April 23, 2010
This story about last night’s televised UK election debate was published by EurActiv on 23rd April 2010.
UK Conservative leader David Cameron, who according to polls remains on track to become the next British prime minister, delivered a vintage Tory performance in last night’s televised election debate, declaring that his government wanted to be “in the EU, not run by it”. But his opponents accused him of wanting to isolate the UK on the global stage.
Last night’s TV debate between prime ministerial hopefuls Cameron, incumbent Prime Minister Gordon Brown and Liberal Democrat leader Nick Clegg saw the Tory leader produce some memorable if predictable Eurosceptic soundbites.
The Tory leader claimed that his opponents “just give in to everything that comes out of Brussels and do not stand up for the country”.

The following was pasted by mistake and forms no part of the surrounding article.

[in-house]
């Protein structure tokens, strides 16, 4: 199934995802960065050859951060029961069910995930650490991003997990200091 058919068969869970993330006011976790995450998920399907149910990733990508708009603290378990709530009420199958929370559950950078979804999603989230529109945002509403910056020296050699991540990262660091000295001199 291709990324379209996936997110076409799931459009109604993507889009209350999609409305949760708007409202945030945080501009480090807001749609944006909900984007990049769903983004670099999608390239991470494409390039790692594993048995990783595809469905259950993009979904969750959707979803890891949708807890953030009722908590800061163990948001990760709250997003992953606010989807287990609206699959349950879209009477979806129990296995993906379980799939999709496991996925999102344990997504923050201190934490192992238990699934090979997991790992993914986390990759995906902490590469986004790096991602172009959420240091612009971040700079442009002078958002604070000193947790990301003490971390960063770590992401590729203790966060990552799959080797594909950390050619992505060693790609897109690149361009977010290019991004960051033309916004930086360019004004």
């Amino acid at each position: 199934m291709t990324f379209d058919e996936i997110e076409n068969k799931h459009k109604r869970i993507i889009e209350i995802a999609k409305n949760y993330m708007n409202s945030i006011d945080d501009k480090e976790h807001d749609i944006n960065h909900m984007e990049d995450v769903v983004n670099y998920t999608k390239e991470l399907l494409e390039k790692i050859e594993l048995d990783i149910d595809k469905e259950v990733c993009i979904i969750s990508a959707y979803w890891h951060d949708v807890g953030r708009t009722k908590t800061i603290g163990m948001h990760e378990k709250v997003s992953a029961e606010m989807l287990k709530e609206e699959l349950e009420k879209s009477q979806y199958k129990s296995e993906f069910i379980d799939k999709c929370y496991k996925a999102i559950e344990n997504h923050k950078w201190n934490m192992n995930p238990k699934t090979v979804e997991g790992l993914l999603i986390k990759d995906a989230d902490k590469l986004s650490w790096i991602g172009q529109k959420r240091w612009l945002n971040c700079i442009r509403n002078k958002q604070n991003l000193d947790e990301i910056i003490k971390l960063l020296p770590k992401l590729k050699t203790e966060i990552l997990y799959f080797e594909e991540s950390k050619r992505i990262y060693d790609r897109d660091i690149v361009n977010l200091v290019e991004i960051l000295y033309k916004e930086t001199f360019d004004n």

The ‘Europe question’ has historically been a bugbear for Tory leaders, who have to perform a delicate balancing act in keeping the party’s influential Eurosceptic wing happy while also attempting to maintain cordial relations with like-minded political groups across Europe.
Following the June 2009 European elections, Cameron appeared to confirm his Eurosceptic leanings when he pulled the Tories out of the European Parliament’s dominant centre-right group, deeming it to be too pro-EU. Many EU commentators viewed this as a disastrous move for the Tories, believing they would lose influence and important European partnerships (EurActiv 13/07/09).
The Tories were subsequently a driving force behind the formation of a new Eurosceptic group in the EU assembly, the European Conservatives and Reformists group (ECR) (EurActiv 23/06/09). But they have faced persistent attacks that some of their allies have extremist political convictions.
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Blogactiv was recently able to interview Sir Stephen Wall, the former UK Permanent Representative to the EU about this subject.Author :